Resident Denise Willett Friedman also wrote in to express her pleasure with a recent decision by the City Council to ease up on restrictions that applied to so-called granny flats, which are companion units that sit on the same property as single-family homes. “Council members made it clear that they wish to increase the housing stock by allowing for new streamlined policies that give incentives for those wishing to build accessory dwelling units,” Friedman writes.

We also have a letter from a local literary agent who was not pleased at all with a recent Morning Report description of her new project.

State Supremes Tap Pension Reform For Review

Close on the heals of an April decision by the Fourth District Court of Appeals, which ruled the city of San Diego did not act improperly with regards to the pension initiative called Proposition B in 2012, the State Supreme Court on Wednesday voted unanimously to review the lower court’s decision. The Union-Tribune’s David Garrick reports that 95 percent of cases seeking review are not granted, which may indicate the justices in this case have some issue with the decision. Voters in 2012 passed Prop B and in doing so replaced pensions with 401(k)-style retirement plans for new city workers. Opponents sued, saying the mayor went to work promoting the proposition, instead of negotiating with unions as he is required to do.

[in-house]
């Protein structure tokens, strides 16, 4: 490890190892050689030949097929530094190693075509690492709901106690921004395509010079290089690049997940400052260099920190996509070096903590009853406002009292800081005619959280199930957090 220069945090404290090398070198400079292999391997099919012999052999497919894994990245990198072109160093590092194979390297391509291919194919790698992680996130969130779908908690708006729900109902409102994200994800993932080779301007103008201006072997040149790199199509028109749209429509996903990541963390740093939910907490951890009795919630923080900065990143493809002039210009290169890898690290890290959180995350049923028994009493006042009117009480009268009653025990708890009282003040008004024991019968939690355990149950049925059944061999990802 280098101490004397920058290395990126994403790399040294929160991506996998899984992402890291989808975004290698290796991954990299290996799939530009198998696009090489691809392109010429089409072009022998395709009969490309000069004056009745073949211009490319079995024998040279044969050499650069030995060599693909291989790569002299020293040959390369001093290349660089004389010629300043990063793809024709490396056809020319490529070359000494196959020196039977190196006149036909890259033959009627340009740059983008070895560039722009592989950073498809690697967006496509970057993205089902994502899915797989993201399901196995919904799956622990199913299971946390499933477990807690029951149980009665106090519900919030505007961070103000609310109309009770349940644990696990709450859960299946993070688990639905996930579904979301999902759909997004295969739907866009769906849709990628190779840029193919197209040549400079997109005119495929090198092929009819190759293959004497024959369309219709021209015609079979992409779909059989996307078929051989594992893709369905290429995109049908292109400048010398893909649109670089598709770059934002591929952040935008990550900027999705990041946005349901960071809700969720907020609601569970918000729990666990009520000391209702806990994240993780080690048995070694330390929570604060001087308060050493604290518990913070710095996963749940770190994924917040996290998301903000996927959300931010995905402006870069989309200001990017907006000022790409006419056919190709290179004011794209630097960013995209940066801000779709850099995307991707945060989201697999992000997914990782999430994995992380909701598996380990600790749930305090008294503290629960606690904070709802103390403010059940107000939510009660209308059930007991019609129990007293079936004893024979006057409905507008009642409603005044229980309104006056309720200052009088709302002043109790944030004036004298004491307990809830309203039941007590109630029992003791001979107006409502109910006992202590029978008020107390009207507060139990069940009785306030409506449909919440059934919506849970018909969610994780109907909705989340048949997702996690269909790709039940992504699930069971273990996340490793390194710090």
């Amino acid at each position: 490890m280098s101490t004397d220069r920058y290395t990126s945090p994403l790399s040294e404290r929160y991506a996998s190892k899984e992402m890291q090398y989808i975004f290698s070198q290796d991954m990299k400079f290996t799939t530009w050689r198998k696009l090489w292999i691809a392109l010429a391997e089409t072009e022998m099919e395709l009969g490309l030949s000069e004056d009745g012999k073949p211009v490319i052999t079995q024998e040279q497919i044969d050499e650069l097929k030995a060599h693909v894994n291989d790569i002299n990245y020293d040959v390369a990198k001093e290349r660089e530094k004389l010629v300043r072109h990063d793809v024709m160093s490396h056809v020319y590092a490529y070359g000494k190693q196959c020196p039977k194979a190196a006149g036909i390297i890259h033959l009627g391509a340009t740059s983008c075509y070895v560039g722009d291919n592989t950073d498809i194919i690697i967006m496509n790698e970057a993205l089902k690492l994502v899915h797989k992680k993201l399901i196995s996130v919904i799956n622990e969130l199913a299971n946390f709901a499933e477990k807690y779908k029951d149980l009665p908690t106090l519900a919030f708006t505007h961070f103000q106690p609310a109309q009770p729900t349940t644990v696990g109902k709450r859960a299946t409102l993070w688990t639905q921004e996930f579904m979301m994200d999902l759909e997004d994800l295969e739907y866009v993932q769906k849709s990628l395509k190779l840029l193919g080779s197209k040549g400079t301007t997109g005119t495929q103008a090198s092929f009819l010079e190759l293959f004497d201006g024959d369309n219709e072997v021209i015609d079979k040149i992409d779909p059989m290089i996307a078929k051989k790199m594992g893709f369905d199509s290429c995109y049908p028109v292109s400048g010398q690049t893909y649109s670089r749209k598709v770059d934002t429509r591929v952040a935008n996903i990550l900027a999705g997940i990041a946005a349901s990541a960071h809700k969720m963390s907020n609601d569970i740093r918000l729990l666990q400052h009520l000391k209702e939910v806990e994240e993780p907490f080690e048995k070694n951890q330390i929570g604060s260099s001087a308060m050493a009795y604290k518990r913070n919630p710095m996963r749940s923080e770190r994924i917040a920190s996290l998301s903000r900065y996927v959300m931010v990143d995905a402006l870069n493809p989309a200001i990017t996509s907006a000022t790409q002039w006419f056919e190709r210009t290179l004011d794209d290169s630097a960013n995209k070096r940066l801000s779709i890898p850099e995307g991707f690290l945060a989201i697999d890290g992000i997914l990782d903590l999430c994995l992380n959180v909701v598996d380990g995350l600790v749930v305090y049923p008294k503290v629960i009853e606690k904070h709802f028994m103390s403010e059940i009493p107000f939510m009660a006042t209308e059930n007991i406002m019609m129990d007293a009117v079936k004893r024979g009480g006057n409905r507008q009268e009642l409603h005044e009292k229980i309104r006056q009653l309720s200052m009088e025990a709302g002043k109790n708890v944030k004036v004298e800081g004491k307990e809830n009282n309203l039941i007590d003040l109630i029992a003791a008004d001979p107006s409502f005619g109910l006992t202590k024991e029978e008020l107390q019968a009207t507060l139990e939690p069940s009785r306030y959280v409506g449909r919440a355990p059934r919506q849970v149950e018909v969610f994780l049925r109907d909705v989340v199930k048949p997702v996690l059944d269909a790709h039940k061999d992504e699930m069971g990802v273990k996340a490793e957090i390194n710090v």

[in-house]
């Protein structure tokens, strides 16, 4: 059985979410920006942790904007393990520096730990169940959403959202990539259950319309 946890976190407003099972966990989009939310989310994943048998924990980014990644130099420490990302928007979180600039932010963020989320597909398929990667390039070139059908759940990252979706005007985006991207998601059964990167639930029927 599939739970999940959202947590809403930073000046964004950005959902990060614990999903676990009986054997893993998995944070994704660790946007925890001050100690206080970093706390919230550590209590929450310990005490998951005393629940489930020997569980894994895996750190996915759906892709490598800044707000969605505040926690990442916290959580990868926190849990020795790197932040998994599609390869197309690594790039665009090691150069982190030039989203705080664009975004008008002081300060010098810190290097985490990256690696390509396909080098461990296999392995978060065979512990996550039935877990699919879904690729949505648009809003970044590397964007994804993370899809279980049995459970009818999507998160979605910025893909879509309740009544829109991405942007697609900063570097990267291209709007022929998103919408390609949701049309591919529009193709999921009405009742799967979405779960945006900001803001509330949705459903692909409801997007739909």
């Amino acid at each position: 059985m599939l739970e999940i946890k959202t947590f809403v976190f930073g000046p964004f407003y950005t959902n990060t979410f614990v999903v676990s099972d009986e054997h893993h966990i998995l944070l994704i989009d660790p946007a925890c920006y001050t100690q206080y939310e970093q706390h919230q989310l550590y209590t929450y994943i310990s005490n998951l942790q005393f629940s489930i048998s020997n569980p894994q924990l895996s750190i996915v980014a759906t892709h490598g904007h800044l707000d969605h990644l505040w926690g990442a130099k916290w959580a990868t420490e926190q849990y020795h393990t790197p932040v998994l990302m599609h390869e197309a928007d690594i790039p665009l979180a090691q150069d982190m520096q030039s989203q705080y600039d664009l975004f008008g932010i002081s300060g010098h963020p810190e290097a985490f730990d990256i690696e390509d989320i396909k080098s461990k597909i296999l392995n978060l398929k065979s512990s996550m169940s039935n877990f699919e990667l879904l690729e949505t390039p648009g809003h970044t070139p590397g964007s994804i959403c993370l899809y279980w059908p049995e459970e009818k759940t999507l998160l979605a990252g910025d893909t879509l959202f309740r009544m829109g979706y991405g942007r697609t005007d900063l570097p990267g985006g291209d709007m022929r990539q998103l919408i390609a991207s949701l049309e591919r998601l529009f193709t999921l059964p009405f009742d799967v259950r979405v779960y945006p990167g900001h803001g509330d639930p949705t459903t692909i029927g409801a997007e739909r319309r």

The Ghost of Tree Maintenance Budget Cuts Appears

A 2013 lawsuit filed by a San Diegan against the city after she was injured by a falling tree branch in Mission Bay Park has been revived by an appeals court who disagreed with a lower court ruling that had thrown the lawsuit out. The Union-Tribune’s Greg Moran reports the lower court judge had ruled the city is protected from lawsuits from people injured due to conditions on trails and pathways. On appeal, the court ruled the case was about trees planted by the city, not natural conditions on a trail, so the case should go forward.

Back in the bad-old-days of budget cuts, San Diego tried to save money by cutting back on tree maintenance. Then the lawsuits started.

Lightning Round

• NBC 7 has a searchable database of the results from San Diego Unified’s water testing for lead levels.

• With housing prices growing unchecked, refugees who arrive in San Diego face a huge challenge, and some have to lie to overcome it. (KPBS)

• The Tony and Alicia Gwynn Foundation has been behind in its tax filings for five years. (Union-Tribune)

• The downtown block of land where the New School of Architecture currently sits has been sold and may be redeveloped in the coming years. (Union-Tribune)

• After this year’s crisis at the Oroville Dam, California wants inspections on 93 dams, including Lake Hodges and Lake Morena. (Sacramento Bee)

• A terrible amusement ride malfunction in Ohio means that a similar ride in San Diego’s Belmont Park is also shut down. (Patch)

• The House of Representatives is ready to start paying for President Trump’s border wall, but companies are holding up the prototype process with routine complaints about the bidding process. (KPBS)